Smaller Rear Sprocket

Discussion in 'Tech Area' started by toasterknight, Jun 3, 2014.

  1. toasterknight

    toasterknight New Member

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    Does anyone have any idea as to how much top end a 31 tooth rear sprocket would add to a K1? Also has anyone rode one at 55mph for any length of time?
     
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  3. racerx

    racerx Administrator
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    I think you may have this backwards...

    Mathematically, 15/31 would require engine rpm in the low 9000s, well within the limits of what these motors can spin. However, that's only on paper. Miles per hour and horsepower have a direct, mathematical link. Think about it, if a simple ratio change was all that were needed to increase speed, why would anyone bother with engine mods and all of their complexities? The answer is simple, hp determines speed potential; gearing is setup to allow the engine to reach its peak hp rpm at the max mph it can pull. Go too tall and the engine won't be able to reach peak power, it'll fall on its face. Go too short, it'll run out of revs before top speed potential can be realized.

    The short summary is that 55mph requires approximately double the stock output, under normal (i.e. on the flat, minimal headwind) conditions. Just going from 40mph to 50mph takes 60% more power.

    As for sustained cruising at low freeway speeds (50-60mph), the basic design of this bike has enough capability. I've been doing just that for well over 20,000 miles & nearly a decade-and-a-half now. You might check out the video thread. It's not the same as saddle time but, it's that POV. This is, however, an involved topic of its own. Unless you have the extreme good fortune to live in an area with perfectly maintained, smooth, pavement and little traffic, suspension and braking upgrades are part of the equation...for maintaining an OEM-like balance.
     
  4. toasterknight

    toasterknight New Member

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    Dang I live on the Oregon coast the roads aren't that great and I wanted to be able to do the half hour run to town. Fortunately no one would look twice at a bike going thirty on the highway.
     
  5. OLD CT

    OLD CT Well-Known Member

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    Careful you don't wind up street pizza for the vultures doing 30 on the highway.
     
  6. Adam-NLV

    Adam-NLV Well-Known Member

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    I have a 15T front and 35T rear but it's in my 1970 K0 with a Lifan 110cc. I purchased a 31 Tooth for the rear wheel but haven't tried it yet, the reason I want to swap it for the 35T is the front wheel lifts way to easy w/t 35T and a L110.----> I don't think that smaller 31T sprocket would be so great with a 72cc as racerx has inferred.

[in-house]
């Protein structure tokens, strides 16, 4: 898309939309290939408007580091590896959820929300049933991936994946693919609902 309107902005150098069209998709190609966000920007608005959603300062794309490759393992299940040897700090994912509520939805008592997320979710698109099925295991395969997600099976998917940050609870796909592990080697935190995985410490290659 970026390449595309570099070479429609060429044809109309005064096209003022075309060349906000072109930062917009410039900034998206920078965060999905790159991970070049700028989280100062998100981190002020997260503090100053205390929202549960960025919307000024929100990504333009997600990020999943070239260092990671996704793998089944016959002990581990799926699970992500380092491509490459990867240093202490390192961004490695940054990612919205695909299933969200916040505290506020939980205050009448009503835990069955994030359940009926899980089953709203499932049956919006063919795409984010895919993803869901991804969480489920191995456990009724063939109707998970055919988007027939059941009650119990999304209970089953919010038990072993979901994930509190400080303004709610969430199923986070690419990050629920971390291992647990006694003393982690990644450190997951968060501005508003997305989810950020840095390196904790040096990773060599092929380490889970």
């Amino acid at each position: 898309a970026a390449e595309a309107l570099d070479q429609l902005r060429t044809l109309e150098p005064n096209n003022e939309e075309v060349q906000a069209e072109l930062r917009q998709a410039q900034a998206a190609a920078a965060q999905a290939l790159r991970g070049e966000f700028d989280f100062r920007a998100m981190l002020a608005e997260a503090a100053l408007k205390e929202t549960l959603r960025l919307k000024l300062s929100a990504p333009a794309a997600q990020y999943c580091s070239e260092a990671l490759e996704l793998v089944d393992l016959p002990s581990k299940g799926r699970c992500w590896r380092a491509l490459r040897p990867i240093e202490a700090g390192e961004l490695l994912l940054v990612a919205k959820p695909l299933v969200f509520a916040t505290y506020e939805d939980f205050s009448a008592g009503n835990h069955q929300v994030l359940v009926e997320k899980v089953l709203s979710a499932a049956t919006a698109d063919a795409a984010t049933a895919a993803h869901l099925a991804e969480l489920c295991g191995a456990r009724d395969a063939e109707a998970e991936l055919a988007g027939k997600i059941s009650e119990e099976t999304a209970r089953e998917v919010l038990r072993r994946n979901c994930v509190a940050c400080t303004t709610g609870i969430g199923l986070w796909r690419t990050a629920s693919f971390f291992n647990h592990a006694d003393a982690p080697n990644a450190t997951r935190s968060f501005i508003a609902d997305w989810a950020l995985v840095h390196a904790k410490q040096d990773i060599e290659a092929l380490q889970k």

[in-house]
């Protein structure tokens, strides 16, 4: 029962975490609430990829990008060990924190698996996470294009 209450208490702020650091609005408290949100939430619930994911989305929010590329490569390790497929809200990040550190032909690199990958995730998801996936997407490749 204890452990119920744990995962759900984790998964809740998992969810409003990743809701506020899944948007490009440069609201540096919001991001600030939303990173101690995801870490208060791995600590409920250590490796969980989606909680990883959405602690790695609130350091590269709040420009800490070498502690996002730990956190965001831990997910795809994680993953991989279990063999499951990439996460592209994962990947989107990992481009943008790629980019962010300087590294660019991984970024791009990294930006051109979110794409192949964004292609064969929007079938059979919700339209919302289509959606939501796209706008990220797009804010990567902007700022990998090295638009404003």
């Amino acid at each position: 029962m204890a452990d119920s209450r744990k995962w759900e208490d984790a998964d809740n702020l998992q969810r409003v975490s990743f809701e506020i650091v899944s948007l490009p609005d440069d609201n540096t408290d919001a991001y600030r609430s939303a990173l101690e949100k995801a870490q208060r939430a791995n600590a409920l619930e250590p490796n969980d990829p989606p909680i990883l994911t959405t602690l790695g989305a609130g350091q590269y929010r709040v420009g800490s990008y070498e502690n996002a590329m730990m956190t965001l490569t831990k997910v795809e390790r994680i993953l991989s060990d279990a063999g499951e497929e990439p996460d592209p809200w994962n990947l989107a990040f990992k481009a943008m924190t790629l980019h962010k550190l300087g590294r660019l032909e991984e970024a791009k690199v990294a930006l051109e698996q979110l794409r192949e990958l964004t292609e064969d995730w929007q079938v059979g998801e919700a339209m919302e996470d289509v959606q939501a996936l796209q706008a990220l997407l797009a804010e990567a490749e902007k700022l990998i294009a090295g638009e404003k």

I'm in the process of taking my 70 K0 back to stock with the exception of the front forks which I'm currently swapping to K1 forks and just gonna leave in the 110cc and will try out the 31T.
     
    #5 Adam-NLV, Jun 6, 2014
    Last edited: Jun 6, 2014
  7. motoman287

    motoman287 Member

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    Yep, as racerx alluded to, extra horsepower is required to take advantage of the smaller sprocket. I have a 117cc motor with a cam and exhaust, currently running a 17/31 combo, and I'm revved out around 60 mph. I'm going to drop another tooth or two in the rear, as the motor will pull it, seeing how it revs out as it does.
     
  8. racerx

    racerx Administrator
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    The key to getting optimal road gearing is figuring out what the engine can handle, as expressed in mph/1000rpm in top gear. .3mph/1000rpm can make the difference between minimal cruising rpm and an engine falling on its face. For the typical 110-125cc tune, capable of pulling 6.5-7.5mph/1000rpm, that's a difference of ~4-5%. Being more than about 3% off is where the difference can be easily detected on the old seat-of-the-pants dynamometer. It's usually possible to dial-in a combo closer to within .15mph/1000rpm of "ideal".

    The bottom line here is that doing a little bit of high-school-level math can save one a lot of trial & error, by eliminating all the variables of trans & primary ratios + differences in tire circumference. Even if you're flying blind, with a hitherto untested engine/tire combo, having the ability to know what changes you're making, with precision, will allow you to get where you need to be in the fewest number of steps. Should you decide to change tire size, at some later point, you'll know what sprocket changes to make, from the get-go.

    These engines don't make a ton of torque, thus small changes can have (seemingly) disproportionately large effects. Rolling along at 45-60mph, you might be surprised how much difference 300-500rpm less engine speed makes at (literally) the end of the day, in terms of rider fatigue alone. Consider the cumulative wear index, as the years & mile roll by. 400rpm x 60 minutes = 24000 crankshaft revolutions per operating hour. That works out to roughly 50,000 crankshaft revs per 100 miles. Consider the piston travel, valvetrain & transmission motion and the cumulative wear on those parts, the numbers can really add-up. Building a roadworthy mini-cruiser takes a fair investment. IMHO, maximizing usable mph and service life (a.k.a. optimal efficiency) doesn't cost, it pays...
     

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